That means you, Rush. And that means everything. Give up everything. Those are the words of Jesus Christ. Give up everything. You can be a radio talk show host and you can make your 50 million dollars a year. But you cannot do that and be a disciple of Christ if you keep all of your 50 million dollars a year.
O'Donnell continues, ripping another passage out of context (emphasis mine)
While Jesus may not have specified specific tax brackets, he was the first recorded advocate of a progressive income tax. Jesus actually said, "I tell you the truth, this poor widow has put more into the treasury than all the others. They all gave out of their wealth, but she, out of her poverty, put in everything, all she had to live on."
What would Jesus take? Obviously, he would take from each according to their ability to pay. That is the clear Christian philosophical basis of a progressive income tax; 10 percent on low incomes, 35 percent on high incomes is the current structure.
And that passage from Mark 12:43-44 advocates progressive income taxation how? The widow gave ALL she had to live on while the rich gave generously out of their wealth. Seems like a regressive tax system to me, the widow didn't get an earned income tax credit!
But seriously, the passage is not about tax structures for civil government, but rather the heart-based motivation for giving. The widow gave out of a worshipful gratitude to God, the rich gave out of a show of their wealth. That's the point.
What's more, shouldn't this passage bother socialists like O'Donnell?
This same Jesus who chased moneychangers out of the Temple did nothing to redistribute wealth from the rich to the widow. He sat by as a widow gave away her last mite to the Temple treasury and the rich did nothing to give their money to the widow. What's up with that?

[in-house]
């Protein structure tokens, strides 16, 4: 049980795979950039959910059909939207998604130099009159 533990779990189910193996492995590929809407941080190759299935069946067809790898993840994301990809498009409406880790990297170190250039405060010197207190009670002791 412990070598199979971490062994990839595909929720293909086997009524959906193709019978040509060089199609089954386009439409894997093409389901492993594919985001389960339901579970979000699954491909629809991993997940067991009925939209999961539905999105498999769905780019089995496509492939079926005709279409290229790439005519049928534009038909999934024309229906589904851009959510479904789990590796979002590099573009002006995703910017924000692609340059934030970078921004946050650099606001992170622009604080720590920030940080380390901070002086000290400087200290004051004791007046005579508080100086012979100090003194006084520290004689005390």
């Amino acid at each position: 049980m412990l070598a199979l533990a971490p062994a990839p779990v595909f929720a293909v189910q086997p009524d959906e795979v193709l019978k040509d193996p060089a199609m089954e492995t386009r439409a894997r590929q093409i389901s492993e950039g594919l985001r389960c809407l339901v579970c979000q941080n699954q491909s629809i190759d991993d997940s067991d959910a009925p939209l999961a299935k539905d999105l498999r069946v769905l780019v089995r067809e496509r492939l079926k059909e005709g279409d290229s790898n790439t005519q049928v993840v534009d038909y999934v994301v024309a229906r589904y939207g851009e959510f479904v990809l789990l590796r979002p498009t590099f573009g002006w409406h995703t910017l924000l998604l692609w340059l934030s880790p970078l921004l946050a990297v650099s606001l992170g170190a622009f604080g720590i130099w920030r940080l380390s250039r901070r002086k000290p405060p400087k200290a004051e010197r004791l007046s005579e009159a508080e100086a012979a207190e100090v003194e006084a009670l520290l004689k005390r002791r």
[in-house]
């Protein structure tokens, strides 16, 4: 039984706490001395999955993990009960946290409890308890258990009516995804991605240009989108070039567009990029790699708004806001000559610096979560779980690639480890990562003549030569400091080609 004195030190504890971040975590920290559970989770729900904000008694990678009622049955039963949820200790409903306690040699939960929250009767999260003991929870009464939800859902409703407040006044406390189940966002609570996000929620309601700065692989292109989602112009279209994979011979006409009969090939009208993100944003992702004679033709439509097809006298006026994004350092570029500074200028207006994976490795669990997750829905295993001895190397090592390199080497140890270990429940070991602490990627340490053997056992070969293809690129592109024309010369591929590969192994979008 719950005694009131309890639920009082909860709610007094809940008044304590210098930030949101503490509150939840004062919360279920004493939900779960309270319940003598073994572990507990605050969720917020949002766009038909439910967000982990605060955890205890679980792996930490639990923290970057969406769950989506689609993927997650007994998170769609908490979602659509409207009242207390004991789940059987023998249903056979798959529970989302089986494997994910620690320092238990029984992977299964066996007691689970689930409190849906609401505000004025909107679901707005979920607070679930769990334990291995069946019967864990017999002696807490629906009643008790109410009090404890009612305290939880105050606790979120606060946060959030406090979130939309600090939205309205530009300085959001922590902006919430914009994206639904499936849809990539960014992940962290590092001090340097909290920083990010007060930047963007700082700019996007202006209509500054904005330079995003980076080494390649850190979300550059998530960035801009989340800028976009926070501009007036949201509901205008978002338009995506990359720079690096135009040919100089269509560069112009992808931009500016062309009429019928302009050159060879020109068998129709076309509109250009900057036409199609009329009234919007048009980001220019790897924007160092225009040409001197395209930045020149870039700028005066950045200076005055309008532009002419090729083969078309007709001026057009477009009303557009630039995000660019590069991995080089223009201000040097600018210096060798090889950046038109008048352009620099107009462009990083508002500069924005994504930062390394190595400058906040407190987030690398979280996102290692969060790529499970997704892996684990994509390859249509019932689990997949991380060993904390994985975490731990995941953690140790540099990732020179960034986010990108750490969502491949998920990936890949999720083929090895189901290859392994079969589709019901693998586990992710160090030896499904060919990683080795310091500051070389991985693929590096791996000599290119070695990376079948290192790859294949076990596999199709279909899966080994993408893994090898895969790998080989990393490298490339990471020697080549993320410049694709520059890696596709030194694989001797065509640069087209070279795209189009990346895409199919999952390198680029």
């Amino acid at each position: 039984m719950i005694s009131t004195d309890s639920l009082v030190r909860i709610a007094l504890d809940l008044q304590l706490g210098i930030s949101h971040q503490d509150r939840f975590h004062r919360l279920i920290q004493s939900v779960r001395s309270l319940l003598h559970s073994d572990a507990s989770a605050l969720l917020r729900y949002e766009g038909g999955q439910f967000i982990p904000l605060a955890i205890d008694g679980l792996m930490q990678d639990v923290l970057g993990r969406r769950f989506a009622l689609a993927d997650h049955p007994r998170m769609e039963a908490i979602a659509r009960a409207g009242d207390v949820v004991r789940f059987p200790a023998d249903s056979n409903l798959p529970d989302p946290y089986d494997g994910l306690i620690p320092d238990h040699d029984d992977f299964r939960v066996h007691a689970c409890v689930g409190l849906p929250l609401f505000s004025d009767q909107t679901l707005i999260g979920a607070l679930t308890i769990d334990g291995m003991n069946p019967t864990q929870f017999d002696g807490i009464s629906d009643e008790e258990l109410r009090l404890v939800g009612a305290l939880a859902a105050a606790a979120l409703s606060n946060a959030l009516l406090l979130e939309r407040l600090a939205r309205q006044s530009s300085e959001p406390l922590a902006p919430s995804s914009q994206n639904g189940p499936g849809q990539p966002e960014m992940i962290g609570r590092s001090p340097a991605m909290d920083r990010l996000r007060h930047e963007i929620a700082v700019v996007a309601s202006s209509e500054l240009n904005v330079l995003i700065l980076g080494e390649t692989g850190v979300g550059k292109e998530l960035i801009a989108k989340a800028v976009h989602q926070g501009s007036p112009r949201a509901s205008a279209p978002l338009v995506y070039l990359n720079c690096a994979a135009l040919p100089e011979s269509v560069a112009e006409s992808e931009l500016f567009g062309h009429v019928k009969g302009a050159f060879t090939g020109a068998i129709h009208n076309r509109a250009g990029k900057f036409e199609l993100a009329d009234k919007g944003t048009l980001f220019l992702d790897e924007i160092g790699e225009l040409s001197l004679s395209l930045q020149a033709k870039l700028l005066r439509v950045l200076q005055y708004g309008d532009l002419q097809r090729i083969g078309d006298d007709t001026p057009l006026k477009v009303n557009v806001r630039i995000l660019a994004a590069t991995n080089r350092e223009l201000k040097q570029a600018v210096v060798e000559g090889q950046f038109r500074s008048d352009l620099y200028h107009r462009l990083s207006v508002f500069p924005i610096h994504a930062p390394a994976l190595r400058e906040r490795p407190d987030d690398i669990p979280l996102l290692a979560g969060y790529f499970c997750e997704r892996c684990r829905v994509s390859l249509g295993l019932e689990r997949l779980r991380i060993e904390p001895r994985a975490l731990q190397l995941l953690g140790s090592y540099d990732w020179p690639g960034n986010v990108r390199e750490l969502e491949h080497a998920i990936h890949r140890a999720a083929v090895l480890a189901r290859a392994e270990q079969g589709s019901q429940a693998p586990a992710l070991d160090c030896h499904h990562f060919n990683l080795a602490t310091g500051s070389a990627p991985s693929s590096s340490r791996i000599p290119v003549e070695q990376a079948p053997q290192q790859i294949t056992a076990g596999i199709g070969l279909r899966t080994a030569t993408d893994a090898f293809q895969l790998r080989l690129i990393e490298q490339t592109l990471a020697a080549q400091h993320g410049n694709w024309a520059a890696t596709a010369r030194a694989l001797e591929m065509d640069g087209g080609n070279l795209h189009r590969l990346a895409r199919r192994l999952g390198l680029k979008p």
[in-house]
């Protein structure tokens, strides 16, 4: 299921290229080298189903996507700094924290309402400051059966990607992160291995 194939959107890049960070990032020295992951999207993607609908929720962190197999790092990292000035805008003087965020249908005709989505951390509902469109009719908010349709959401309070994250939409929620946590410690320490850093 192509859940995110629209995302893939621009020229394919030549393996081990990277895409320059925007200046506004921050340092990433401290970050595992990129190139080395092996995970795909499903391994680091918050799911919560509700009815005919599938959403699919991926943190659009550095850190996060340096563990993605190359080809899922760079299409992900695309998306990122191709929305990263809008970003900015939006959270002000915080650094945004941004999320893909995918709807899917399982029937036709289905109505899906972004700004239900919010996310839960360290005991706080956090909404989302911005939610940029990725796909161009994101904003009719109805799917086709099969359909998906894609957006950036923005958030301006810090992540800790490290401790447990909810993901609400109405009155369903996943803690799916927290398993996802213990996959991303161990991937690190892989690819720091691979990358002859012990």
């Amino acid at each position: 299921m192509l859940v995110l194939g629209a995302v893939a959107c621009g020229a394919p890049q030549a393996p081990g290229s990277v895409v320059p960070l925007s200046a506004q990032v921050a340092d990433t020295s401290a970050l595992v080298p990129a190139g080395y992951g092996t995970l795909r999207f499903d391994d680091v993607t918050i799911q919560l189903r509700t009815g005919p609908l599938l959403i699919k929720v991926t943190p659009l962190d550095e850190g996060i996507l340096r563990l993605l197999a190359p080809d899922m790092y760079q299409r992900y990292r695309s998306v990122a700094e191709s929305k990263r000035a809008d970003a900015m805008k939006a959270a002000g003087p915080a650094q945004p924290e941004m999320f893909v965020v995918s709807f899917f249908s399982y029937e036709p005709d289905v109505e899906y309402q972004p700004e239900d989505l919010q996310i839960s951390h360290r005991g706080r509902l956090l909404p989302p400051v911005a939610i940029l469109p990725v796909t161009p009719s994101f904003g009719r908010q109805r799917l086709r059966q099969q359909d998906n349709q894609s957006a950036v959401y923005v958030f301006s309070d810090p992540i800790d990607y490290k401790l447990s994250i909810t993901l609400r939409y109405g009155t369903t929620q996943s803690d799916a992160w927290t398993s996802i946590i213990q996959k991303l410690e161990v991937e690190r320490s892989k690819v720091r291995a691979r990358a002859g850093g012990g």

As to his claim that progressive taxation is the "philosophical basis of a progressive income tax," O'Donnell failed to offer evidence that the early church in the New Testament expected a higher percentage of income donated to the church from the rich than the poor.
Indeed, passages in the New Testament about giving focus on the motive of giving, not cold hard numbers. As St. Paul wrote the church in Corinth (emphasis mine):
The point is this: whoever sows sparingly will also reap sparingly, and whoever sows bountifully will also reap bountifully. Each one must give as he has decided in his heart, not reluctantly or under compulsion, for God loves a cheerful giver.
Give as he's decided in his heart? Not under compulsion? Cheerfully? When does that apply to anyone regarding any tax?
Sure, the Bible commands Christians to pay their taxes and fees to the government as they are due, but there's nothing in those passages advocating the Roman government to adopt certain tax or budget priorities. Indeed, if O'Donnell wants to draw political conclusions from Bible passages, there's a libertarian/conservative argument to be made from this passage that government's sole objective is punish evildoers, not redistributing wealth:
Let every person be subject to the governing authorities. For there is no authority except from God, and those that exist have been instituted by God. Therefore whoever resists the authorities resists what God has appointed, and those who resist will incur judgment. For rulers are not a terror to good conduct, but to bad. Would you have no fear of the one who is in authority? Then do what is good, and you will receive his approval, 4 for he is God's servant for your good. But if you do wrong, be afraid, for he does not bear the sword in vain. For he is the servant of God, an avenger who carries out God's wrath on the wrongdoer. Therefore one must be in subjection, not only to avoid God's wrath but also for the sake of conscience. For because of this you also pay taxes, for the authorities are ministers of God, attending to this very thing. Pay to all what is owed to them: taxes to whom taxes are owed, revenue to whom revenue is owed, respect to whom respect is owed, honor to whom honor is owed. [Romans 13:1-7]
O'Donnell concluded by asserting that Rush had "lie[d] about what Jesus Christ said" which is "one line they [Rush's Christian listeners] will not let you cross" nor would O'Donnell.
Actually, Larry, I think discerning Christians who know their Bible will weigh your screed in the balance and find it lacking.